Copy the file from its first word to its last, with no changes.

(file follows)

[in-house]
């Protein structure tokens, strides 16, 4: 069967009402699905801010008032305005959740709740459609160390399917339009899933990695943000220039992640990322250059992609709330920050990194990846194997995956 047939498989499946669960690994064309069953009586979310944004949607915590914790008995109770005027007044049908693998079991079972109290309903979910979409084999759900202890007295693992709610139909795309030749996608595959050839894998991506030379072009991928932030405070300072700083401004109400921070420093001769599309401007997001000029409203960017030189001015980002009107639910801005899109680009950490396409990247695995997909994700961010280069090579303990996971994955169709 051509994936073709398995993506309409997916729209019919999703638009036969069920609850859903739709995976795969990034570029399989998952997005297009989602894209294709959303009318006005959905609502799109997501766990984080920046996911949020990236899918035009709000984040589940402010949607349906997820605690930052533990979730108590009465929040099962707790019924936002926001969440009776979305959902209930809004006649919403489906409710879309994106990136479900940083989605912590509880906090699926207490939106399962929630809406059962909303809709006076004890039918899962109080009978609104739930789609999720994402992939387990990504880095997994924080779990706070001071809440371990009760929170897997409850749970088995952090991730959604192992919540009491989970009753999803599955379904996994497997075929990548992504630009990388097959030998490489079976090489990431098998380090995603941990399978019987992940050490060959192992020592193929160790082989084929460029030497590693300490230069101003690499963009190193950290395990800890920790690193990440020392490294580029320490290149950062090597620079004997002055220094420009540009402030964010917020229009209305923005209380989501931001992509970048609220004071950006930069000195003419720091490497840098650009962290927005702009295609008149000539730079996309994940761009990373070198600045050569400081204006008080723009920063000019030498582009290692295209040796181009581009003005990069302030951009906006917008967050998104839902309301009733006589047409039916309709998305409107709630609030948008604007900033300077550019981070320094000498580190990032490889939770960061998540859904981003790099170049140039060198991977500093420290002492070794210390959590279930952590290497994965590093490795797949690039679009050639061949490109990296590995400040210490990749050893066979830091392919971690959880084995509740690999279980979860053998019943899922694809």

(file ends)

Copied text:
[in-house]
């Protein structure tokens, strides 16, 4: 069967009402699905801010008032305005959740709740459609160390399917339009899933990695943000220039992640990322250059992609709330920050990194990846194997995956 047939498989499946669960690994064309069953009586979310944004949607915590914790008995109770005027007044049908693998079991079972109290309903979910979409084999759900202890007295693992709610139909795309030749996608595959050839894998991506030379072009991928932030405070300072700083401004109400921070420093001769599309401007997001000029409203960017030189001015980002009107639910801005899109680009950490396409990247695995997909994700961010280069090579303990996971994955169709 051509994936073709398995993506309409997916729209019919999703638009036969069920609850859903739709995976795969990034570029399989998952997005297009989602894209294709959303009318006005959905609502799109997501766990984080920046996911949020990236899918035009709000984040589940402010949607349906997820605690930052533990979730108590009465929040099962707790019924936002926001969440009776979305959902209930809004006649919403489906409710879309994106990136479900940083989605912590509880906090699926207490939106399962929630809406059962909303809709006076004890039918899962109080009978609104739930789609999720994402992939387990990504880095997994924080779990706070001071809440371990009760929170897997409850749970088995952090991730959604192992919540009491989970009753999803599955379904996994497997075929990548992504630009990388097959030998490489079976090489990431098998380090995603941990399978019987992940050490060959192992020592193929160790082989084929460029030497590693300490230069101003690499963009190193950290395990800890920790690193990440020392490294580029320490290149950062090597620079004997002055220094420009540009402030964010917020229009209305923005209380989501931001992509970048609220004071950006930069000195003419720091490497840098650009962290927005702009295609008149000539730079996309994940761009990373070198600045050569400081204006008080723009920063000019030498582009290692295209040796181009581009003005990069302030951009906006917008967050998104839902309301009733006589047409039916309709998305409107709630609030948008604007900033300077550019981070320094000498580190990032490889939770960061998540859904981003790099170049140039060198991977500093420290002492070794210390959590279930952590290497994965590093490795797949690039679009050639061949490109990296590995400040210490990749050893066979830091392919971690959880084995509740690999279980979860053998019943899922694809």